Music Tate McRae, Canadian singer, songwriter and dancer, caught the attention of multiple record labels after her original song “One Day” went viral on her YouTube channel with over 37 million views. She gained her worldwide recognition with her international hit “You Broke Me First” and got featured as the youngest musician on Forbes’30 under 30 list in 2020. At the young age of 18 she is one of the biggest breakthrough artist at the moment.     Tate, you started as a dancer before you recorded your first song. You danced at YYC Dance Project, a dance company owned by your mother and did also ballet training at the School of Alberta Ballet. After that you placed third on the 13thseason of US reality show “So You Think You Can Dance”. What does dance mean to you in your life?   Dance means everything to me. I mean, I feel like it was my first found passion in life. So obviously, that's going to be so special to me. And it felt like for the longest time it was the only thing that I could do that helped me escape from the world. It wasn't until I found writing that I realized I had two passions that were like super, super close to me and I just always wanted to keep working towards.     Your YouTube channel “Create With Tate” is actually where you introduced your first song ever, “One Day” at the age of 14. How did it feel when the song attracted over 37 million views and caught the attention of 11 record labels? Did you ever dream of doing music before that?   In my head, from a young age, I was like “I want to be a pop star”. I always said that to my mom. When you're young, there's always that vision in your head, but you're just like “I have no idea how to get there”. And as a dancer, I was asking myself how am I gonna become a pop star from literally not even singing. I feel like once the music thing just naturally started to happen and naturally came into my life, it was all very in the moment. The exciting, surreal moments that were happening that I would have never really expected because I was just writing because it was fun for me.     You write your own songs. Where do you draw inspiration from for your lyrics?   I draw inspiration from a lot of different aspects, but especially from my own life. I always say that I'm really bad at explaining myself and explaining my emotions. So the only way that I can actually feel like I get a weight off my chest is if I write it down and put it into my notes or my journal or into some sort of song. And that's also how I solve situations in my head. It makes it a lot more clear if I can just put it down on paper, otherwise I would be a ball of problems and would not know how to get them out of me.     Who and why are your biggest influences in the music industry?   That's really tough. I grew up listening to so much music because my mom was a dance teacher and I was a dancer. So I was just constantly surrounded by music my entire life. I think in the music aspect, I couldn't really nail down who or what I take reference from because I referenced so many different genres in my music, like hip hop music and then also country music and pop music. I feel like the spectrum is so wide. But then obviously as a dancer and a singer, I've always looked up to on stage performances from Britney Spears or J.Lo, or Ciara, dancers who fully bring a performance on stage. As a dancer, I definitely look up to that and want to be able to do something like that when I'm older.     What about in your life. Who and why are your biggest idols in life?   My parents are a really big inspiration to me. I don't know how they do it, but how they support me through every single dream I've ever had, even if it is the most crazy thing I've ever said to them, they were always like ”Okay, go ahead”. They gave me the ability to do that and have always supported me since I was super young. Even when I didn't have anything in front of me at all and I was at the bottom, they've always supported me to keep working and keep going for it. And that's exactly how I think kids should be raised, being able to chase their dreams and not feel afraid to do so.     2020 was a big year for you. You were featured on Billboard’s 21 Under 21 One to watch list, named as the youngest person on Forbes’ 30 Under 30 list and as one of Rolling Stones’ top 10 biggest breakthrough artists of 2020. You achieved all this at a very young age. How do all these achievements make you feel?   I think it's really exciting. Obviously it's such an honor to be amongst all those artists and recognized like that. I feel very blessed, but also the more things I see like that on the internet, the more pressure I put on myself to keep pushing to go farther. And I think I've always been like that, if something happens it’s all right, now I have to level up. And now I have to challenge myself even more in my writing and even more in my music. But yeah, really such a huge honor and I still can't even wrap my head around half the things that have happened in this year.     Your breakout hit “You Broke Me First” came out during the pandemic, the weirdest times of our lives, when everything was completely digital. How challenging was it for you to launch this hit and go through the success of it in such unusual times for the artists?   I think because it had never happened before, it was very foreign to everyone, myself and everyone around me. I didn't really realize the weight of having a global hit. I feel like I was sitting in my bedroom in my small town in Canada, literally not quite understanding what exactly was happening. I was seeing myself on TV, but it was all pre-taped and I was sitting on my couch and I was on the radio apparently every second. And I wouldn't have known because I was in my house. So it was a very weird moment because I was getting all these texts and all these congratulations and I couldn't even wrap my head around what was going on, I had no idea. And then I finally got to LA and I was like “Oh, this song was big”. That was a weird moment for me because I didn't even know, I felt so naive throughout the whole thing. I'm very grateful that now I'm able to see it on people's faces when I perform finally.     How does it feel now that you’re actually able to perform live? How different of a feeling it is comparing to digital performances? How are you experiencing this transition?   I fell in love with it. I've been doing so many festivals this summer and literally nothing compares to the feeling of being on stage and fans screaming your songs back. It’s honestly the most validating experience and rush of emotion as an artist. I can't describe how amazing it is to be on stage. And I'm so excited for many years of performing ahead of me, cause it's my favorite feeling. I mean, it's so fun for me. I'm getting to live my dream of dancing and singing at the same time and people actually watch, it's really cool.     This May you performed a global virtual show “Too Young to Be Sad”, which featured a two piece band and background dancers. I know you’ll be on tour with Shawn Mendes next year and probably have a lot of your own concerts as well. If you had to describe your excitement to perform live in front of your fans, how would you describe it?   I don't think I ever really thought of the day that I would be going on tour with Shawn Mendes. Honestly, it's all so surreal to me. I always thought it would be a dream come true to go on stage with a big artist and to be able to tour around the world. I'm just so grateful, I literally don't know how to explain it. I met Sean the other day and he was the sweetest guy in the entire world. It’s just crazy, I'm 18 and I'm about to go on tour with Shawn Mendes.    None of it feels real. I feel like I'm living in a fever dream. It's all very foggy and I feel like I'm going through it and just trying to be as present as possible because me and my family have no idea what's going on.     You have a huge following and fan base on social media. This is where people got to meet and know you. How do you look at social media now? Do you feel like privatizing your life more than before?   I'm already a private person enough. Even with my friends and stuff, I keep to myself a lot. I'm kind of a loner, but I feel like when I go on a social media, I just share every single moment that kind of happens in my career and every exciting thing that goes on and I try to be as connected with my fans as possible because I feel like they're my friends. They're people that are my age, I see them at concerts and that's cool, so I just get to share everything with them.   I think you definitely have to pick and choose what moments you put out on the internet, because once it's on the internet it stays on the internet forever and then you can't take it back. Honestly, there's so many moments in life that don't need to be caught on camera. There's so many moments when you're with your family or you're with your friends and you don't need phones out. You don't need anything, you don't need social media. And those moments are amazing as well as the moments that are being videotaped. It’s finding the balance between being a regular person and living your life and enjoying it and enjoying the people around you and then finding the moments you want to share with the world.     When do you feel the most free? What does freedom represent to you?   Actually one of the only times I feel free is when I'm on stage. It's very weird and funny, because I'm really bad at talking in big groups. If I'm in a big group of people, I will not speak, I'm pretty quiet. But for some reason when I'm on stage, I have a literal blabbermouth, I literally can't shut up and it's thousands of people. I feel like on stages, it's that weird feeling of there's so much love in one spot that you feel like you can do anything. And that's how I feel like on stage, I feel like I could literally fall over and people would still be happy. All I want is just being on stage, it's so fun. It's the biggest adrenaline rush and high of your life.     What are the next projects we can expect from you that you can tell us about?    I'm writing an album right now and it's almost finished. And I'm releasing my first single very soon actually. I've been teasing it on TikTok and I'm really excited. It's all based on real stories and situations that I've gone through in the past five months of moving to LA as an 18 year old. It's pretty cool, it just kind of sums up my life and people I've met and it's going to be released next year. I'm very pumped because we've just shot the music video.     Is there one particular project that is coming up that has you the most excited about?   Music wise, all I want to do is get out everything I've been writing. And obviously tours and everything that's going on next year for travel is going to be incredible. But there's this one song I wrote and I think it's the most personal and vulnerable song I've ever written in my entire life. Every time I listen to it, it literally makes me cry. I'm curious to see what happens if I were to put it out and see how people react, because it feels like it's also a bit of a risk because it's so vulnerable. It will be a ballad, it's so sad. It's insane.     With so many emotion people can easily get lost in the music. Just forget about everything else going on in the world or in your life. It's like an escape from reality.   Oh, I hope so. I hope my album is as an escape from reality, for a lot of people.   Tate McRae, Canadian singer, songwriter and dancer, caught the attention of multiple record labels after her original song “One Day” went viral on her YouTube channel with over 37 million views. She gained her worldwide recognition with her international hit “You Broke Me First” and got featured as the youngest musician on Forbes’30 under 30 list in 2020. At the young age of 18 she is one of the biggest breakthrough artist at the moment.     Tate, you started as a dancer before you recorded your first song. You danced at YYC Dance Project, a dance company owned by your mother and did also ballet training at the School of Alberta Ballet. After that you placed third on the 13thseason of US reality show “So You Think You Can Dance”. What does dance mean to you in your life?   Dance means everything to me. I mean, I feel like it was my first found passion in life. So obviously, that's going to be so special to me. And it felt like for the longest time it was the only thing that I could do that helped me escape from the world. It wasn't until I found writing that I realized I had two passions that were like super, super close to me and I just always wanted to keep working towards.     Your YouTube channel “Create With Tate” is actually where you introduced your first song ever, “One Day” at the age of 14. How did it feel when the song attracted over 37 million views and caught the attention of 11 record labels? Did you ever dream of doing music before that?   In my head, from a young age, I was like “I want to be a pop star”. I always said that to my mom. When you're young, there's always that vision in your head, but you're just like “I have no idea how to get there”. And as a dancer, I was asking myself how am I gonna become a pop star from literally not even singing. I feel like once the music thing just naturally started to happen and naturally came into my life, it was all very in the moment. The exciting, surreal moments that were happening that I would have never really expected because I was just writing because it was fun for me.     You write your own songs. Where do you draw inspiration from for your lyrics?   I draw inspiration from a lot of different aspects, but especially from my own life. I always say that I'm really bad at explaining myself and explaining my emotions. So the only way that I can actually feel like I get a weight off my chest is if I write it down and put it into my notes or my journal or into some sort of song. And that's also how I solve situations in my head. It makes it a lot more clear if I can just put it down on paper, otherwise I would be a ball of problems and would not know how to get them out of me.     Who and why are your biggest influences in the music industry?   That's really tough. I grew up listening to so much music because my mom was a dance teacher and I was a dancer. So I was just constantly surrounded by music my entire life. I think in the music aspect, I couldn't really nail down who or what I take reference from because I referenced so many different genres in my music, like hip hop music and then also country music and pop music. I feel like the spectrum is so wide. But then obviously as a dancer and a singer, I've always looked up to on stage performances from Britney Spears or J.Lo, or Ciara, dancers who fully bring a performance on stage. As a dancer, I definitely look up to that and want to be able to do something like that when I'm older.     What about in your life. Who and why are your biggest idols in life?   My parents are a really big inspiration to me. I don't know how they do it, but how they support me through every single dream I've ever had, even if it is the most crazy thing I've ever said to them, they were always like ”Okay, go ahead”. They gave me the ability to do that and have always supported me since I was super young. Even when I didn't have anything in front of me at all and I was at the bottom, they've always supported me to keep working and keep going for it. And that's exactly how I think kids should be raised, being able to chase their dreams and not feel afraid to do so.     2020 was a big year for you. You were featured on Billboard’s 21 Under 21 One to watch list, named as the youngest person on Forbes’ 30 Under 30 list and as one of Rolling Stones’ top 10 biggest breakthrough artists of 2020. You achieved all this at a very young age. How do all these achievements make you feel?   I think it's really exciting. Obviously it's such an honor to be amongst all those artists and recognized like that. I feel very blessed, but also the more things I see like that on the internet, the more pressure I put on myself to keep pushing to go farther. And I think I've always been like that, if something happens it’s all right, now I have to level up. And now I have to challenge myself even more in my writing and even more in my music. But yeah, really such a huge honor and I still can't even wrap my head around half the things that have happened in this year.     Your breakout hit “You Broke Me First” came out during the pandemic, the weirdest times of our lives, when everything was completely digital. How challenging was it for you to launch this hit and go through the success of it in such unusual times for the artists?   I think because it had never happened before, it was very foreign to everyone, myself and everyone around me. I didn't really realize the weight of having a global hit. I feel like I was sitting in my bedroom in my small town in Canada, literally not quite understanding what exactly was happening. I was seeing myself on TV, but it was all pre-taped and I was sitting on my couch and I was on the radio apparently every second. And I wouldn't have known because I was in my house. So it was a very weird moment because I was getting all these texts and all these congratulations and I couldn't even wrap my head around what was going on, I had no idea. And then I finally got to LA and I was like “Oh, this song was big”. That was a weird moment for me because I didn't even know, I felt so naive throughout the whole thing. I'm very grateful that now I'm able to see it on people's faces when I perform finally.     How does it feel now that you’re actually able to perform live? How different of a feeling it is comparing to digital performances? How are you experiencing this transition?   I fell in love with it. I've been doing so many festivals this summer and literally nothing compares to the feeling of being on stage and fans screaming your songs back. It’s honestly the most validating experience and rush of emotion as an artist. I can't describe how amazing it is to be on stage. And I'm so excited for many years of performing ahead of me, cause it's my favorite feeling. I mean, it's so fun for me. I'm getting to live my dream of dancing and singing at the same time and people actually watch, it's really cool.     This May you performed a global virtual show “Too Young to Be Sad”, which featured a two piece band and background dancers. I know you’ll be on tour with Shawn Mendes next year and probably have a lot of your own concerts as well. If you had to describe your excitement to perform live in front of your fans, how would you describe it?   I don't think I ever really thought of the day that I would be going on tour with Shawn Mendes. Honestly, it's all so surreal to me. I always thought it would be a dream come true to go on stage with a big artist and to be able to tour around the world. I'm just so grateful, I literally don't know how to explain it. I met Sean the other day and he was the sweetest guy in the entire world. It’s just crazy, I'm 18 and I'm about to go on tour with Shawn Mendes.    None of it feels real. I feel like I'm living in a fever dream. It's all very foggy and I feel like I'm going through it and just trying to be as present as possible because me and my family have no idea what's going on.     You have a huge following and fan base on social media. This is where people got to meet and know you. How do you look at social media now? Do you feel like privatizing your life more than before?   I'm already a private person enough. Even with my friends and stuff, I keep to myself a lot. I'm kind of a loner, but I feel like when I go on a social media, I just share every single moment that kind of happens in my career and every exciting thing that goes on and I try to be as connected with my fans as possible because I feel like they're my friends. They're people that are my age, I see them at concerts and that's cool, so I just get to share everything with them.   I think you definitely have to pick and choose what moments you put out on the internet, because once it's on the internet it stays on the internet forever and then you can't take it back. Honestly, there's so many moments in life that don't need to be caught on camera. There's so many moments when you're with your family or you're with your friends and you don't need phones out. You don't need anything, you don't need social media. And those moments are amazing as well as the moments that are being videotaped. It’s finding the balance between being a regular person and living your life and enjoying it and enjoying the people around you and then finding the moments you want to share with the world.     When do you feel the most free? What does freedom represent to you?   Actually one of the only times I feel free is when I'm on stage. It's very weird and funny, because I'm really bad at talking in big groups. If I'm in a big group of people, I will not speak, I'm pretty quiet. But for some reason when I'm on stage, I have a literal blabbermouth, I literally can't shut up and it's thousands of people. I feel like on stages, it's that weird feeling of there's so much love in one spot that you feel like you can do anything. And that's how I feel like on stage, I feel like I could literally fall over and people would still be happy. All I want is just being on stage, it's so fun. It's the biggest adrenaline rush and high of your life.     What are the next projects we can expect from you that you can tell us about?    I'm writing an album right now and it's almost finished. And I'm releasing my first single very soon actually. I've been teasing it on TikTok and I'm really excited. It's all based on real stories and situations that I've gone through in the past five months of moving to LA as an 18 year old. It's pretty cool, it just kind of sums up my life and people I've met and it's going to be released next year. I'm very pumped because we've just shot the music video.     Is there one particular project that is coming up that has you the most excited about?   Music wise, all I want to do is get out everything I've been writing. And obviously tours and everything that's going on next year for travel is going to be incredible. But there's this one song I wrote and I think it's the most personal and vulnerable song I've ever written in my entire life. Every time I listen to it, it literally makes me cry. I'm curious to see what happens if I were to put it out and see how people react, because it feels like it's also a bit of a risk because it's so vulnerable. It will be a ballad, it's so sad. It's insane.     With so many emotion people can easily get lost in the music. Just forget about everything else going on in the world or in your life. It's like an escape from reality.   Oh, I hope so. I hope my album is as an escape from reality, for a lot of people.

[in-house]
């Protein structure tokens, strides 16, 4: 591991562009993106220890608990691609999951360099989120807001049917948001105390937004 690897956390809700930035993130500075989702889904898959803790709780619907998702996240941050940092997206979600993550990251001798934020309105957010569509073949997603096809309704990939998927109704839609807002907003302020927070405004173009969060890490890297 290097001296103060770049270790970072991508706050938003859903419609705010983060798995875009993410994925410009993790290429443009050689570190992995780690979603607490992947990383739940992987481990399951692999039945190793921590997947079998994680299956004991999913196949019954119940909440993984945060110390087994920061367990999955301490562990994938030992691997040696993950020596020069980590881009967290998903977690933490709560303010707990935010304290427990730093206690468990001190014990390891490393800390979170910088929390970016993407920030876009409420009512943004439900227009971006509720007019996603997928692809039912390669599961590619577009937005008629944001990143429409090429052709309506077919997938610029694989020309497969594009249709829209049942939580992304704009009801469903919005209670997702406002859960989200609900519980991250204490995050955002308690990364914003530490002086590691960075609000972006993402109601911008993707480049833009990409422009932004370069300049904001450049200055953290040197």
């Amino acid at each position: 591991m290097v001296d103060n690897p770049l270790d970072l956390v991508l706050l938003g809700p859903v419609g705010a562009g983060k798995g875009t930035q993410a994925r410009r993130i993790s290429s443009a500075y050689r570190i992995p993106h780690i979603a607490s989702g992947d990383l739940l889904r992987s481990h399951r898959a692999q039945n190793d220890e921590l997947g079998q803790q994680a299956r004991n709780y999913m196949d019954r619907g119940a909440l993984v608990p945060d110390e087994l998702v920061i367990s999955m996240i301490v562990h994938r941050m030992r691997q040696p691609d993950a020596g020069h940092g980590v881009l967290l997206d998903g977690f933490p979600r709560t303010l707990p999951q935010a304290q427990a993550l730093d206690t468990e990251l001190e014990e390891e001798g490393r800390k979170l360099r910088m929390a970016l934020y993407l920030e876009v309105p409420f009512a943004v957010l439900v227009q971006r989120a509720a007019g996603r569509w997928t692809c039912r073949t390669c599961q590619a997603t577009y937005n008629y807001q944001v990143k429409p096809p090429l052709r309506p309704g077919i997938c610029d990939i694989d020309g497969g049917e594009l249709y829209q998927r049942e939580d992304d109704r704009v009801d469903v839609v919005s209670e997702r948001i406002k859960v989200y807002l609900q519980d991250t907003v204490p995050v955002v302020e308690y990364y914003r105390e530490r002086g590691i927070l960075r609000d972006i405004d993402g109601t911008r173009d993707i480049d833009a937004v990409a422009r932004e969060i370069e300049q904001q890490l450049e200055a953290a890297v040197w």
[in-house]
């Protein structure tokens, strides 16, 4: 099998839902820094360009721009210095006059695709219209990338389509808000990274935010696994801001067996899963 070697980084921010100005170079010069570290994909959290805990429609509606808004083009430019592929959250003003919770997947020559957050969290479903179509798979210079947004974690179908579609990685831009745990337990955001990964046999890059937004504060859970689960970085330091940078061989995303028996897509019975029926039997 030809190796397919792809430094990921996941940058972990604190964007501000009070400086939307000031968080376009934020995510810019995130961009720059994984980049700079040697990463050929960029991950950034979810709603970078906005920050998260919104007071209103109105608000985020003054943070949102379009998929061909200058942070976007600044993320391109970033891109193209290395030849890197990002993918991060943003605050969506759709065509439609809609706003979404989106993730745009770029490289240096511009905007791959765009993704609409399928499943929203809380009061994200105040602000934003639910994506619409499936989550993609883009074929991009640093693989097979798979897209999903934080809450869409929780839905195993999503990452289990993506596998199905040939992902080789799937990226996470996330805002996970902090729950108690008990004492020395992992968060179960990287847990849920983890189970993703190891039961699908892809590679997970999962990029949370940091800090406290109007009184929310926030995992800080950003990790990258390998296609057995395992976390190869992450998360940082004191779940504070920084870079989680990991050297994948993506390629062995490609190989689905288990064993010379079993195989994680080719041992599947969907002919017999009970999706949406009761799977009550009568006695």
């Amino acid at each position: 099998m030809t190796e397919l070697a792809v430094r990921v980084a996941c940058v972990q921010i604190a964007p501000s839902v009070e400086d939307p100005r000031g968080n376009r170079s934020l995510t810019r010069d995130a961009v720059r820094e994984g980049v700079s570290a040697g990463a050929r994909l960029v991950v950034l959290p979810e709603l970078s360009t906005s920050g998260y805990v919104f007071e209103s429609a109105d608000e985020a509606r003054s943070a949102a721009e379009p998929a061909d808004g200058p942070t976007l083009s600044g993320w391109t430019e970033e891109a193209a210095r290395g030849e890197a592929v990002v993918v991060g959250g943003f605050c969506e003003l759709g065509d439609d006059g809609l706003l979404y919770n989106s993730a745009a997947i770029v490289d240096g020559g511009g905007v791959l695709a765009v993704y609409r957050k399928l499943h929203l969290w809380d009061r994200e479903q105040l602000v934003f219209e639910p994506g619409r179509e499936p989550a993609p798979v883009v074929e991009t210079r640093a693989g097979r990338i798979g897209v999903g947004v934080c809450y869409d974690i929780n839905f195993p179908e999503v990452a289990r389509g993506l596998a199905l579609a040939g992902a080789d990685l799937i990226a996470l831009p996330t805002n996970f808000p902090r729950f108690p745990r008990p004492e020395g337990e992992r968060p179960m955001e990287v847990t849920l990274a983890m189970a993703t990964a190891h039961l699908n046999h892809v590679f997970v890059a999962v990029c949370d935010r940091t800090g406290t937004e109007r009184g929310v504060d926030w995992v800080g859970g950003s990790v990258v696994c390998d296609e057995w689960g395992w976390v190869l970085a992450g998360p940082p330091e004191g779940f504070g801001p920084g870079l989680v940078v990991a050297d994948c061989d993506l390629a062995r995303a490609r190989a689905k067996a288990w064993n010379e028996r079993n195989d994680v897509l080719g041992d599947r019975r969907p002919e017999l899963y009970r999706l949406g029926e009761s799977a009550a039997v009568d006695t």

SUPERFLY GUY